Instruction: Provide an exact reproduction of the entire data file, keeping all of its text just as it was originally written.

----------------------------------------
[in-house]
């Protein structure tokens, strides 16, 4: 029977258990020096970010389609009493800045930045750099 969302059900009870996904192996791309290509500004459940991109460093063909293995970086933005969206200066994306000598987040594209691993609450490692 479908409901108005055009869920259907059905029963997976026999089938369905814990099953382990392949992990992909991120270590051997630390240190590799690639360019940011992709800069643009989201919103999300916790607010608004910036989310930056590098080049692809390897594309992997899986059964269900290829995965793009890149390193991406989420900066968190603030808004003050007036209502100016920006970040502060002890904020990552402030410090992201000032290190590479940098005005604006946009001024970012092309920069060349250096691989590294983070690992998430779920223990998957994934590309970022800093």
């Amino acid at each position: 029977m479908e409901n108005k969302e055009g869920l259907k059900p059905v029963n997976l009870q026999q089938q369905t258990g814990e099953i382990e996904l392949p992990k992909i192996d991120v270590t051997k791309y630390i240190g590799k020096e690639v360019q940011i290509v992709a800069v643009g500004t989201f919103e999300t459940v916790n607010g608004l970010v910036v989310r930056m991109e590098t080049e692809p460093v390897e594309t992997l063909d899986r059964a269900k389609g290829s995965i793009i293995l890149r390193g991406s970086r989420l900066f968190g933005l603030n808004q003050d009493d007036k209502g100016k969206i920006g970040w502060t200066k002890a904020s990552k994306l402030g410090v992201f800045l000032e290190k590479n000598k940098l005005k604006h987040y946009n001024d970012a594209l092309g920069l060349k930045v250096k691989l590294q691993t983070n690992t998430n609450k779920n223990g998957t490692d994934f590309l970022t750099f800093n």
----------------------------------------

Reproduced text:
[in-house]
């Protein structure tokens, strides 16, 4: 029977258990020096970010389609009493800045930045750099 969302059900009870996904192996791309290509500004459940991109460093063909293995970086933005969206200066994306000598987040594209691993609450490692 479908409901108005055009869920259907059905029963997976026999089938369905814990099953382990392949992990992909991120270590051997630390240190590799690639360019940011992709800069643009989201919103999300916790607010608004910036989310930056590098080049692809390897594309992997899986059964269900290829995965793009890149390193991406989420900066968190603030808004003050007036209502100016920006970040502060002890904020990552402030410090992201000032290190590479940098005005604006946009001024970012092309920069060349250096691989590294983070690992998430779920223990998957994934590309970022800093």
């Amino acid at each position: 029977m479908e409901n108005k969302e055009g869920l259907k059900p059905v029963n997976l009870q026999q089938q369905t258990g814990e099953i382990e996904l392949p992990k992909i192996d991120v270590t051997k791309y630390i240190g590799k020096e690639v360019q940011i290509v992709a800069v643009g500004t989201f919103e999300t459940v916790n607010g608004l970010v910036v989310r930056m991109e590098t080049e692809p460093v390897e594309t992997l063909d899986r059964a269900k389609g290829s995965i793009i293995l890149r390193g991406s970086r989420l900066f968190g933005l603030n808004q003050d009493d007036k209502g100016k969206i920006g970040w502060t200066k002890a904020s990552k994306l402030g410090v992201f800045l000032e290190k590479n000598k940098l005005k604006h987040y946009n001024d970012a594209l092309g920069l060349k930045v250096k691989l590294q691993t983070n690992t998430n609450k779920n223990g998957t490692d994934f590309l970022t750099f800093n």